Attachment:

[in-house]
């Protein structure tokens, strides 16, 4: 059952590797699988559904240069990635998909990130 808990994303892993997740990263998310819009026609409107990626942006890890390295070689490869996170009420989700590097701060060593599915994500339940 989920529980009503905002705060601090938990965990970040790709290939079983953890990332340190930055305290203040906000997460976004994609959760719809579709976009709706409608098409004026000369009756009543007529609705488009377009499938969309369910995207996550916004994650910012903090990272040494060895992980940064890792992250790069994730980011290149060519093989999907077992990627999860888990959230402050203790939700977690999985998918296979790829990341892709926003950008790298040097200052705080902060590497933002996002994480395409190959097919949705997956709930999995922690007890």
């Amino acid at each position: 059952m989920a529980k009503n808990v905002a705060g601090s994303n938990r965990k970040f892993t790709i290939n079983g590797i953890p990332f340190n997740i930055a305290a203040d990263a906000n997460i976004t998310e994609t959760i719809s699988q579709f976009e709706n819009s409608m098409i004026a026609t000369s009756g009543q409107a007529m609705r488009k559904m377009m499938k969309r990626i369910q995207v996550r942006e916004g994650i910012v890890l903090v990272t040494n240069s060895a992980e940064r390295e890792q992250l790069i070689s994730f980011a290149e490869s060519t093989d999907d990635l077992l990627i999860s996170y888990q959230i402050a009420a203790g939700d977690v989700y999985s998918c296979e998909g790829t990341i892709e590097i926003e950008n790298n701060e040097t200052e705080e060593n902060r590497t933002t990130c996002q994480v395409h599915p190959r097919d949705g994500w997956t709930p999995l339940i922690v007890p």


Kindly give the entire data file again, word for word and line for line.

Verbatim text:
[in-house]
């Protein structure tokens, strides 16, 4: 059952590797699988559904240069990635998909990130 808990994303892993997740990263998310819009026609409107990626942006890890390295070689490869996170009420989700590097701060060593599915994500339940 989920529980009503905002705060601090938990965990970040790709290939079983953890990332340190930055305290203040906000997460976004994609959760719809579709976009709706409608098409004026000369009756009543007529609705488009377009499938969309369910995207996550916004994650910012903090990272040494060895992980940064890792992250790069994730980011290149060519093989999907077992990627999860888990959230402050203790939700977690999985998918296979790829990341892709926003950008790298040097200052705080902060590497933002996002994480395409190959097919949705997956709930999995922690007890």
């Amino acid at each position: 059952m989920a529980k009503n808990v905002a705060g601090s994303n938990r965990k970040f892993t790709i290939n079983g590797i953890p990332f340190n997740i930055a305290a203040d990263a906000n997460i976004t998310e994609t959760i719809s699988q579709f976009e709706n819009s409608m098409i004026a026609t000369s009756g009543q409107a007529m609705r488009k559904m377009m499938k969309r990626i369910q995207v996550r942006e916004g994650i910012v890890l903090v990272t040494n240069s060895a992980e940064r390295e890792q992250l790069i070689s994730f980011a290149e490869s060519t093989d999907d990635l077992l990627i999860s996170y888990q959230i402050a009420a203790g939700d977690v989700y999985s998918c296979e998909g790829t990341i892709e590097i926003e950008n790298n701060e040097t200052e705080e060593n902060r590497t933002t990130c996002q994480v395409h599915p190959r097919d949705g994500w997956t709930p999995l339940i922690v007890p």